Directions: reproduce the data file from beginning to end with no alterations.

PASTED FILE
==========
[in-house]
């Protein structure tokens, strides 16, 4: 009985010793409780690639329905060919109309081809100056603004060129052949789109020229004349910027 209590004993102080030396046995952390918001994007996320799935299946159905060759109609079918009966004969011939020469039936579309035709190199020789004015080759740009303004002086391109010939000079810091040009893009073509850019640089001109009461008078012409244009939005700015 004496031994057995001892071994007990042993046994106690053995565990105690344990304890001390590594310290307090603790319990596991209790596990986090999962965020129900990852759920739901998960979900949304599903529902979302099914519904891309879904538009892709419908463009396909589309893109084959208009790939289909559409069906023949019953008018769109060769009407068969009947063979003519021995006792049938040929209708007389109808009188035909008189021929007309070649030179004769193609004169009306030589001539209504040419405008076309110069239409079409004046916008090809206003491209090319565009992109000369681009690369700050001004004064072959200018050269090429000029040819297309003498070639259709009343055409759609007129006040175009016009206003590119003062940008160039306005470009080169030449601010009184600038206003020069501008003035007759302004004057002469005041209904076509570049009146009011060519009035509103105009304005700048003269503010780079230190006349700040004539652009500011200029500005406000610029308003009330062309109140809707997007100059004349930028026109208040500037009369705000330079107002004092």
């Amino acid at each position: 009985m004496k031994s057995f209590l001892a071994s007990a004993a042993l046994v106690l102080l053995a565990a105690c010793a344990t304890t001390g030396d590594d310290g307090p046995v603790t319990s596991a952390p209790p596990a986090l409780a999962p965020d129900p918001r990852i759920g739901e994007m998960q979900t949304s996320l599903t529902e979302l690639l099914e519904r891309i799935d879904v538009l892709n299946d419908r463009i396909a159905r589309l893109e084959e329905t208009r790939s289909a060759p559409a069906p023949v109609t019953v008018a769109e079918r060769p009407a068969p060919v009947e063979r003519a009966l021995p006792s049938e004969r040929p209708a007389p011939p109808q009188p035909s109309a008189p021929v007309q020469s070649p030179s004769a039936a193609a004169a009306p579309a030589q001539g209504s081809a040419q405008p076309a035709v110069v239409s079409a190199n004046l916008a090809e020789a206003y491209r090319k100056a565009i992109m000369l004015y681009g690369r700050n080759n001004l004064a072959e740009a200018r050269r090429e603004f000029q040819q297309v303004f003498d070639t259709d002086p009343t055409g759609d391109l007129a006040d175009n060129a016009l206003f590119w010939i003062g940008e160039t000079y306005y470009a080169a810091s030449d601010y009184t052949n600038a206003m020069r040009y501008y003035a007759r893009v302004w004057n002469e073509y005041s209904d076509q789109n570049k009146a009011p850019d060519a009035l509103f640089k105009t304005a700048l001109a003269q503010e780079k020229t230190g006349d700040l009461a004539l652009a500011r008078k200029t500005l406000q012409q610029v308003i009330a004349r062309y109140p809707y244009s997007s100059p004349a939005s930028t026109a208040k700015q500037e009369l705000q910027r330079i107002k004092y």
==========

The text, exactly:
[in-house]
């Protein structure tokens, strides 16, 4: 009985010793409780690639329905060919109309081809100056603004060129052949789109020229004349910027 209590004993102080030396046995952390918001994007996320799935299946159905060759109609079918009966004969011939020469039936579309035709190199020789004015080759740009303004002086391109010939000079810091040009893009073509850019640089001109009461008078012409244009939005700015 004496031994057995001892071994007990042993046994106690053995565990105690344990304890001390590594310290307090603790319990596991209790596990986090999962965020129900990852759920739901998960979900949304599903529902979302099914519904891309879904538009892709419908463009396909589309893109084959208009790939289909559409069906023949019953008018769109060769009407068969009947063979003519021995006792049938040929209708007389109808009188035909008189021929007309070649030179004769193609004169009306030589001539209504040419405008076309110069239409079409004046916008090809206003491209090319565009992109000369681009690369700050001004004064072959200018050269090429000029040819297309003498070639259709009343055409759609007129006040175009016009206003590119003062940008160039306005470009080169030449601010009184600038206003020069501008003035007759302004004057002469005041209904076509570049009146009011060519009035509103105009304005700048003269503010780079230190006349700040004539652009500011200029500005406000610029308003009330062309109140809707997007100059004349930028026109208040500037009369705000330079107002004092």
């Amino acid at each position: 009985m004496k031994s057995f209590l001892a071994s007990a004993a042993l046994v106690l102080l053995a565990a105690c010793a344990t304890t001390g030396d590594d310290g307090p046995v603790t319990s596991a952390p209790p596990a986090l409780a999962p965020d129900p918001r990852i759920g739901e994007m998960q979900t949304s996320l599903t529902e979302l690639l099914e519904r891309i799935d879904v538009l892709n299946d419908r463009i396909a159905r589309l893109e084959e329905t208009r790939s289909a060759p559409a069906p023949v109609t019953v008018a769109e079918r060769p009407a068969p060919v009947e063979r003519a009966l021995p006792s049938e004969r040929p209708a007389p011939p109808q009188p035909s109309a008189p021929v007309q020469s070649p030179s004769a039936a193609a004169a009306p579309a030589q001539g209504s081809a040419q405008p076309a035709v110069v239409s079409a190199n004046l916008a090809e020789a206003y491209r090319k100056a565009i992109m000369l004015y681009g690369r700050n080759n001004l004064a072959e740009a200018r050269r090429e603004f000029q040819q297309v303004f003498d070639t259709d002086p009343t055409g759609d391109l007129a006040d175009n060129a016009l206003f590119w010939i003062g940008e160039t000079y306005y470009a080169a810091s030449d601010y009184t052949n600038a206003m020069r040009y501008y003035a007759r893009v302004w004057n002469e073509y005041s209904d076509q789109n570049k009146a009011p850019d060519a009035l509103f640089k105009t304005a700048l001109a003269q503010e780079k020229t230190g006349d700040l009461a004539l652009a500011r008078k200029t500005l406000q012409q610029v308003i009330a004349r062309y109140p809707y244009s997007s100059p004349a939005s930028t026109a208040k700015q500037e009369l705000q910027r330079i107002k004092y």